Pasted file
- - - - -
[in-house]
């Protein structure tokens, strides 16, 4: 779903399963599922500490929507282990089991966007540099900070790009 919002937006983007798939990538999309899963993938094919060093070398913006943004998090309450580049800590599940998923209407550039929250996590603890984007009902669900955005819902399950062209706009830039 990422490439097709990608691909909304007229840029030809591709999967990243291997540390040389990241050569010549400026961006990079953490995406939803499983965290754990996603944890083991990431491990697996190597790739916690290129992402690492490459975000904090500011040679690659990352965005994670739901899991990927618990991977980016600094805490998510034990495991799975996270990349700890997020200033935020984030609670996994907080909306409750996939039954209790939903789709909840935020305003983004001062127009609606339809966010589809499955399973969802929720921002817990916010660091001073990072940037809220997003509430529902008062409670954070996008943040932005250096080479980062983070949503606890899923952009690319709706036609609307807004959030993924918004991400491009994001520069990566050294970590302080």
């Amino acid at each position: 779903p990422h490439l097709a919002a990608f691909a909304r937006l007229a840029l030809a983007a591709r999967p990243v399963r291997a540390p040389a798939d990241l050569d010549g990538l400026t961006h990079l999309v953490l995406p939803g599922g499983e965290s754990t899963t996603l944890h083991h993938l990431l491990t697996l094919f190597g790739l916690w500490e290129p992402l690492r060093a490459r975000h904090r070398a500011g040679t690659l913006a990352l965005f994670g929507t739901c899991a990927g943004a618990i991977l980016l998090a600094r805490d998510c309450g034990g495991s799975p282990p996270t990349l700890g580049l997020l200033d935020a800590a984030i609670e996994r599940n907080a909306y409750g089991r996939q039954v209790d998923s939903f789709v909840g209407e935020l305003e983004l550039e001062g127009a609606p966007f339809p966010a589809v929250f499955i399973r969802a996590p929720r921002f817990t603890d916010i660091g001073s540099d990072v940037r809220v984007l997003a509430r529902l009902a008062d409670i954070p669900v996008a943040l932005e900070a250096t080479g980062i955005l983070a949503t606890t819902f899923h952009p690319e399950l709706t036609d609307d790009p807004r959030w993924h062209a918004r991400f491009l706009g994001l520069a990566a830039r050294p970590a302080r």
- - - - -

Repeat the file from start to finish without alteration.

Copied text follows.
[in-house]
């Protein structure tokens, strides 16, 4: 779903399963599922500490929507282990089991966007540099900070790009 919002937006983007798939990538999309899963993938094919060093070398913006943004998090309450580049800590599940998923209407550039929250996590603890984007009902669900955005819902399950062209706009830039 990422490439097709990608691909909304007229840029030809591709999967990243291997540390040389990241050569010549400026961006990079953490995406939803499983965290754990996603944890083991990431491990697996190597790739916690290129992402690492490459975000904090500011040679690659990352965005994670739901899991990927618990991977980016600094805490998510034990495991799975996270990349700890997020200033935020984030609670996994907080909306409750996939039954209790939903789709909840935020305003983004001062127009609606339809966010589809499955399973969802929720921002817990916010660091001073990072940037809220997003509430529902008062409670954070996008943040932005250096080479980062983070949503606890899923952009690319709706036609609307807004959030993924918004991400491009994001520069990566050294970590302080």
């Amino acid at each position: 779903p990422h490439l097709a919002a990608f691909a909304r937006l007229a840029l030809a983007a591709r999967p990243v399963r291997a540390p040389a798939d990241l050569d010549g990538l400026t961006h990079l999309v953490l995406p939803g599922g499983e965290s754990t899963t996603l944890h083991h993938l990431l491990t697996l094919f190597g790739l916690w500490e290129p992402l690492r060093a490459r975000h904090r070398a500011g040679t690659l913006a990352l965005f994670g929507t739901c899991a990927g943004a618990i991977l980016l998090a600094r805490d998510c309450g034990g495991s799975p282990p996270t990349l700890g580049l997020l200033d935020a800590a984030i609670e996994r599940n907080a909306y409750g089991r996939q039954v209790d998923s939903f789709v909840g209407e935020l305003e983004l550039e001062g127009a609606p966007f339809p966010a589809v929250f499955i399973r969802a996590p929720r921002f817990t603890d916010i660091g001073s540099d990072v940037r809220v984007l997003a509430r529902l009902a008062d409670i954070p669900v996008a943040l932005e900070a250096t080479g980062i955005l983070a949503t606890t819902f899923h952009p690319e399950l709706t036609d609307d790009p807004r959030w993924h062209a918004r991400f491009l706009g994001l520069a990566a830039r050294p970590a302080r």